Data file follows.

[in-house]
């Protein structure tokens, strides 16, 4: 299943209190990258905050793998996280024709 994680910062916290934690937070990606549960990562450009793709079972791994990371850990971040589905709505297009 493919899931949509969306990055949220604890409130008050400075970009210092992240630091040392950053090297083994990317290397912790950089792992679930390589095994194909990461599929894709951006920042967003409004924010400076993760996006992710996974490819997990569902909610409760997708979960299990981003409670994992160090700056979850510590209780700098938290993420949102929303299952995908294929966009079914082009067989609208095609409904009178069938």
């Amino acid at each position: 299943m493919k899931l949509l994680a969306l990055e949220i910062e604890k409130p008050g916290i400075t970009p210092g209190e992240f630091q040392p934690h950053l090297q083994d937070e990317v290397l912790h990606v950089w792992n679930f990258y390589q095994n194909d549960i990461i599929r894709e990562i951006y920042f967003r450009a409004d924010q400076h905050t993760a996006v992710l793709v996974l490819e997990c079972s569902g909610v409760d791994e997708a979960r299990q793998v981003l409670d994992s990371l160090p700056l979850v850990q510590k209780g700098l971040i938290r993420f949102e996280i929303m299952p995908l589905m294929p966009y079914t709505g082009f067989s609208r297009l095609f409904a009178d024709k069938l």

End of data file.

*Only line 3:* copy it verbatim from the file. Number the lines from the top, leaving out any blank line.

């Amino acid at each position: 299943m493919k899931l949509l994680a969306l990055e949220i910062e604890k409130p008050g916290i400075t970009p210092g209190e992240f630091q040392p934690h950053l090297q083994d937070e990317v290397l912790h990606v950089w792992n679930f990258y390589q095994n194909d549960i990461i599929r894709e990562i951006y920042f967003r450009a409004d924010q400076h905050t993760a996006v992710l793709v996974l490819e997990c079972s569902g909610v409760d791994e997708a979960r299990q793998v981003l409670d994992s990371l160090p700056l979850v850990q510590k209780g700098l971040i938290r993420f949102e996280i929303m299952p995908l589905m294929p966009y079914t709505g082009f067989s609208r297009l095609f409904a009178d024709k069938l």